but has varied somewhat over time.
I've seen amplifiers with a sensitivity of 250mV, older ones with 150mV
Some recent devices are moving to higher voltages - amps may choose to deal with up to 1V, or 2V in the case of DVD, Bluray(verify) (perhaps in imitation of pro line level?)
when the the other end is not aware, you may need to attenuate the output, and/or keep the amplification low, to avoid distortion.
line in impedance is often ~100 Ohm(verify). Possibly higher, up to 1 kOhm(verify)
line out impedance is often ~10 kOhm(verify). Possibly higher, up to 1 MOhm(verify)

Keep in mind this is not the same as headphone out.

Professional microphone level

professional microphone level

...that is, the mono balanced-audio thing often connected on XLR3 plugs (there are others choices)
The standard known as +4dBu means ~1.2V (RMS) sets the maximum you can expect to not distort when put on that wire
but the voltages that most pics put on that are considerably lower
a bunch are on the order of 10mV
some as little as ~1mV (not very typical)
some as much as ~200mV (not very typical)
mic output: most are in the 50..200 Ohm range (and usually higher in that range), with some deviations (see more notes around here)
mic preamp/mixer input: order of 1..2kOhm (impedance bridging setup to them)
Professional line level

professional line level (mono, often balanced and on 6.35mm TRS)

is +4dBu, so ~1.2V typical. See notes anove.
various input stage are designed with headroom, meaning they can deal with a bunch more
Instrument level

instrument level

instruments will typically be unbalanced, often mono, often on 6.35mm TS
has no standard, though is generally in a predictable range, often being somewhere between pro mic and pro line level part because it includes things like guitars (not amplified) and e.g. synths (amplified)
instrument output impedance: up to dozens of kiloOhms (if e.g. a passive guitar pickup), down to maybe half a kOhm (if active)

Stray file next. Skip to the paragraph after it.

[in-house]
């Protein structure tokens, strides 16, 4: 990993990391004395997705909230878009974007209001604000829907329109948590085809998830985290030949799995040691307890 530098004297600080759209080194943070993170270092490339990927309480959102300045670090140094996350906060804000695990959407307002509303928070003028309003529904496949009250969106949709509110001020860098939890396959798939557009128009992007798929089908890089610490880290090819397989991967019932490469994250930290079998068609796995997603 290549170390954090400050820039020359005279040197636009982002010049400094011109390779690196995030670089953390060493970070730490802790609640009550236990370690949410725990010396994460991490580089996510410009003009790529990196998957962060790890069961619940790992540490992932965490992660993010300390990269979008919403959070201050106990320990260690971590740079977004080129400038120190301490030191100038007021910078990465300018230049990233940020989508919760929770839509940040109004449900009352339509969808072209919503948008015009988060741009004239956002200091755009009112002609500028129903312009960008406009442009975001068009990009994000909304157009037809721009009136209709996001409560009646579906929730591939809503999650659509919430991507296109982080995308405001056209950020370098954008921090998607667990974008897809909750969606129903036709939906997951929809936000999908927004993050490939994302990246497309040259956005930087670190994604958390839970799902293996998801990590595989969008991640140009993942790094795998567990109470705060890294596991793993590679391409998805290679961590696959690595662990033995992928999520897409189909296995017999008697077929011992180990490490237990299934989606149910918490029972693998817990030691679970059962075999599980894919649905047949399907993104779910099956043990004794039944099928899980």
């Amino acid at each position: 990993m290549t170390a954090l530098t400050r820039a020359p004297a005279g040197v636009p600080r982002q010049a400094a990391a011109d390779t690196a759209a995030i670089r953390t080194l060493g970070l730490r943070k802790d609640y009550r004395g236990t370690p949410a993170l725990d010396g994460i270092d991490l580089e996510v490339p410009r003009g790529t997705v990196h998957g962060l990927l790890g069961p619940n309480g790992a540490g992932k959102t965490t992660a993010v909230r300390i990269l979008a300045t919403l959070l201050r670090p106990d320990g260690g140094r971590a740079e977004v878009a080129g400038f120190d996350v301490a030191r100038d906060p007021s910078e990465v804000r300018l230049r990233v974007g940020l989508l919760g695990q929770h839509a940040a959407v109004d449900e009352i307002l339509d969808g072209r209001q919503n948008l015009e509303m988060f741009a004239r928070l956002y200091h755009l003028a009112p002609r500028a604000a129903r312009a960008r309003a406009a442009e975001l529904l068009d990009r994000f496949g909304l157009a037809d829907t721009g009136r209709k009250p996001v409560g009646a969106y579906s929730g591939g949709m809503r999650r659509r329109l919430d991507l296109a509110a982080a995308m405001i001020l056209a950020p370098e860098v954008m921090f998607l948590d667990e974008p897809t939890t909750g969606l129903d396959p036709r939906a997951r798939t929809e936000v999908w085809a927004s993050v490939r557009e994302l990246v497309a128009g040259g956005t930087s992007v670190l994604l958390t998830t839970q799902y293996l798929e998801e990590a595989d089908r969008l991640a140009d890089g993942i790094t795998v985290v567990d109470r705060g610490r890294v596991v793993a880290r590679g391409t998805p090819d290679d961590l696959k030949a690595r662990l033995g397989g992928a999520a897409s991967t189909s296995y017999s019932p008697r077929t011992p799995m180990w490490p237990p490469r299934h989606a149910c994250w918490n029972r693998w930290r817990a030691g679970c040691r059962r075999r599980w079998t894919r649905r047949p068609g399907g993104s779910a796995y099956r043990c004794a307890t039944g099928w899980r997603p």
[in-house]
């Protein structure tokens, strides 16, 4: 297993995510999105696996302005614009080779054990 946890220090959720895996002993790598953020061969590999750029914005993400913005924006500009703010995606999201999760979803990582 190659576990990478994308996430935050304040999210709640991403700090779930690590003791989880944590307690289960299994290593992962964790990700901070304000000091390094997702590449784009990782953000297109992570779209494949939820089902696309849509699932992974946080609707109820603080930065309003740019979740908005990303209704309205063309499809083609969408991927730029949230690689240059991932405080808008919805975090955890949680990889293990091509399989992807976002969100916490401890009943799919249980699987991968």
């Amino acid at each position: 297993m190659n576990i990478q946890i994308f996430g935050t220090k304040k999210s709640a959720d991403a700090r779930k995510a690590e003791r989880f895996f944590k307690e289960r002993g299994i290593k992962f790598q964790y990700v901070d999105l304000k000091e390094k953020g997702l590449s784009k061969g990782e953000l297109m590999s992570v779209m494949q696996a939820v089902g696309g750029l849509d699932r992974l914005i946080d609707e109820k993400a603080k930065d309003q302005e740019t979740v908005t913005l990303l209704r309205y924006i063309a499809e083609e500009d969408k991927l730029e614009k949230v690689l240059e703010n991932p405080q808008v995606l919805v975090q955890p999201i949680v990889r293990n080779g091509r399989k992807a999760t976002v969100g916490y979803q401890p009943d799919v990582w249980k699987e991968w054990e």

guitars could be considered a their own, more varied variant of instrument level

guitar pickup impedance is often quite high (see notes below on pickup impedance), and their levels may be fairly low
so a direct box (a.k.a. DI) to make it XLR is a better and easy way to put it on a longer cable to a mixer
guitar amps expect high impedance from a directly connected pickup (typically closeby)
DI boxes tend to have a thru on the input side (which are two plugs wired together and typically entirely equivalent) so that you can both
the DI (towards the mixer) accept that high-impedance guitar
a stage-side amp (used as a monitor) accept that same high-impedance guitar
...and don't have to choose between the two
a few guitar amps may have a built-in DI
in general there can be good reasons to mic the cab instead of using an output (primarily the speaker's sound)
Other levels

Less standard / more varied:

  • headphone level (on 3.5mm TRS)
roughly commercial line level, but less of a standard, and can easily be a little higher.
headphone amps tend to aim to drive at least a few milliAmps into a ~30-60Ohm headphone (verify)
there are ~4Ohm headphones, but you really woudn't plug those into everything (likely to distort)
there are 250Ohm-600Ohm headphones, but these need their own preamp (the idea is that you can design for slightly better THD with less load on the amp)

Car audio tends to be on the order of 2V, sometimes 4V (verify)

(a headphone amp is sometimes a good cheat to connect consumer-level things to this)

consumer speaker wires

not really about voltage - they will be proportional to the amplifier's/speaker/s ability and related to the imedance, but for a rough idea, for ~100W speakers you'll see up to a few dozen volts
speaker load is often around 8 or 4 Ohm (sometimes 2, sometimes 16)
amplifier output impedance is typically very low, say 0.1 Ohm (this is also why the whole 'match your speaker impedance exactly to your amp impedance' thing is nonsense in a literal sense -- but with lower-impedance speakers you should limit how much you turn up the volume, because the maximum sensible power output happens earlier - and above that you get both distortion (THD increases with load) and risk of damage)

pro speaker wires

not really a thing. Most speakers are connected by one of:
XLR: carrying typical XLR line signals to active speakers
Speakon-connected: already-amplified signal to a passive speaker